Attorney General Request legislation ensures that millions of Washingtonians will pay no deductibles or co-pays at Washington hospitals
OLYMPIA — The Washington Legislature has passed Attorney General Bob Ferguson’s bill to increase access to affordable health care for millions of Washingtonians. The measure now heads to the governor for his signature.
Ferguson worked with prime sponsor Rep. Tarra Simmons, D-Bremerton, and Reps. Eileen Cody, D-Seattle, and Nicole Macri, D-Seattle, on HB 1616 to strengthen Washington’s charity care law. Ferguson’s Attorney General Request legislation will expand charity care eligibility to more than 1 million Washingtonians, and guarantee free hospital care to an additional million Washingtonians who are currently eligible for discounted care.
The legislation requires large hospital systems to provide more financial assistance. Beginning July 1, approximately half of all Washingtonians will be eligible for free or reduced-cost care at hospitals that represent approximately 80 percent of the licensed beds in the state.
“Too many Washingtonians are just one hospital bill away from financial crisis,” Ferguson said. “Under current law, a single parent working two minimum wage jobs at 50 hours per week was not eligible for financial assistance at Washington hospitals — that’s not right and it needed to change. This bill ensures that help is there for those who need it.”
“No Washingtonian should be bankrupted by a trip to the emergency room,” Rep. Simmons said. “I am proud to have worked with the Attorney General to update and standardize Washington’s charity care law. Four million Washingtonians will now be eligible for free or reduced out-of-pocket hospital costs making our healthcare system fairer and more equitable.”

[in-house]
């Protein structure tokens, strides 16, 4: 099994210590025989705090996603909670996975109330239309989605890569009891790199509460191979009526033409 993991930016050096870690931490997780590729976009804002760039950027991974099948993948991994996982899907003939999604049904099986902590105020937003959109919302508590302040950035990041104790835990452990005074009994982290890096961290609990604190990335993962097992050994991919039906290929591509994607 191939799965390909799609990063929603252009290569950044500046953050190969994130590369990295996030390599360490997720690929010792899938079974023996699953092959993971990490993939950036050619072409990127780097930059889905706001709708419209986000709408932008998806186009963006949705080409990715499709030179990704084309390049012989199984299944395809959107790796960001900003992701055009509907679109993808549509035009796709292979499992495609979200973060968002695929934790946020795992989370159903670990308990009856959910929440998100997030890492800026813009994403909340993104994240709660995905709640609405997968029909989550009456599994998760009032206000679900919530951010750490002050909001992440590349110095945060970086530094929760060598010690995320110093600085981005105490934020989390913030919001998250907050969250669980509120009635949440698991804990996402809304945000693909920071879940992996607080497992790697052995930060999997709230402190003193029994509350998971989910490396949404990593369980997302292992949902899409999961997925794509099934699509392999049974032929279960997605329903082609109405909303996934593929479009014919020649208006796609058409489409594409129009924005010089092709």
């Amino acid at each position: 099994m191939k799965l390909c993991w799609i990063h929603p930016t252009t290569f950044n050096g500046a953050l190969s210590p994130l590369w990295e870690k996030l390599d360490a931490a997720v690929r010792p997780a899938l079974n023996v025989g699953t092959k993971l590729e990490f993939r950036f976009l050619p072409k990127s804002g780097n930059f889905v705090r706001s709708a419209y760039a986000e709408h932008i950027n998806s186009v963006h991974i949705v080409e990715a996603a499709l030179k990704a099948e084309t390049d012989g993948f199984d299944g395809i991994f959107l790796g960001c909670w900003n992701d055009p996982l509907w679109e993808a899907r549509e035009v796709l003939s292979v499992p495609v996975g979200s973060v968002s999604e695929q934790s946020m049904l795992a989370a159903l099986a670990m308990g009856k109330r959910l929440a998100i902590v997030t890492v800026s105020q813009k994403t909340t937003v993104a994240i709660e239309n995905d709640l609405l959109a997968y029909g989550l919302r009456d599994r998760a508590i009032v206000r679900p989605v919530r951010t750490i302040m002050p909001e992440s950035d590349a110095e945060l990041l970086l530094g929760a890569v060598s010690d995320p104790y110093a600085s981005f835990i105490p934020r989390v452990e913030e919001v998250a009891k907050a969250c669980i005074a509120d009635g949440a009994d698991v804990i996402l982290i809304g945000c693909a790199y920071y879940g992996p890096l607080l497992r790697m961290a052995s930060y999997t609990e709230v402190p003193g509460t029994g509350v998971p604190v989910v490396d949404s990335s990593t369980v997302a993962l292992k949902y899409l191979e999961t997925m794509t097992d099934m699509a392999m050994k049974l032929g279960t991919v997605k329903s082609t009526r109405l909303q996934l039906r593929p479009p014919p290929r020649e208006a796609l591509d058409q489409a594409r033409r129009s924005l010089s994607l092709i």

Ferguson and Simmons’ legislation establishes two tiers of financial assistance — one for large health care systems and another for smaller, independent hospitals. Once SHB 1616 takes effect, Washington will have the strongest protections in the country for out-of-pocket hospital costs.
Nationwide, about two-thirds of individuals who file for bankruptcy cite medical issues as a key contributor, and more than half of collection items on credit reports are for medical debts.
Access to care is also an equity issue, as communities of color are disproportionately underinsured, and especially vulnerable to catastrophic and unexpected medical expenses.
For example, according to 2019 data from the Federal Reserve, the median bank account balance for Black households is about $1,500, less than one-fifth the median balance for white households of $8,200. The median account balance for Latino households is about $2,000. One in five individuals in majority nonwhite zip codes have at least one medical debt in collections on their credit report.
Bill significantly expands eligibility for financial assistance
The bill significantly increases eligibility for full write-offs of out-of-pocket hospital costs, as well as expanding eligibility for discounts. The bill ensures all Washingtonians within 300 percent of the federal poverty level are eligible for financial assistance, with discounts up to 400 percent of the federal poverty level for the vast majority of Washington hospital beds.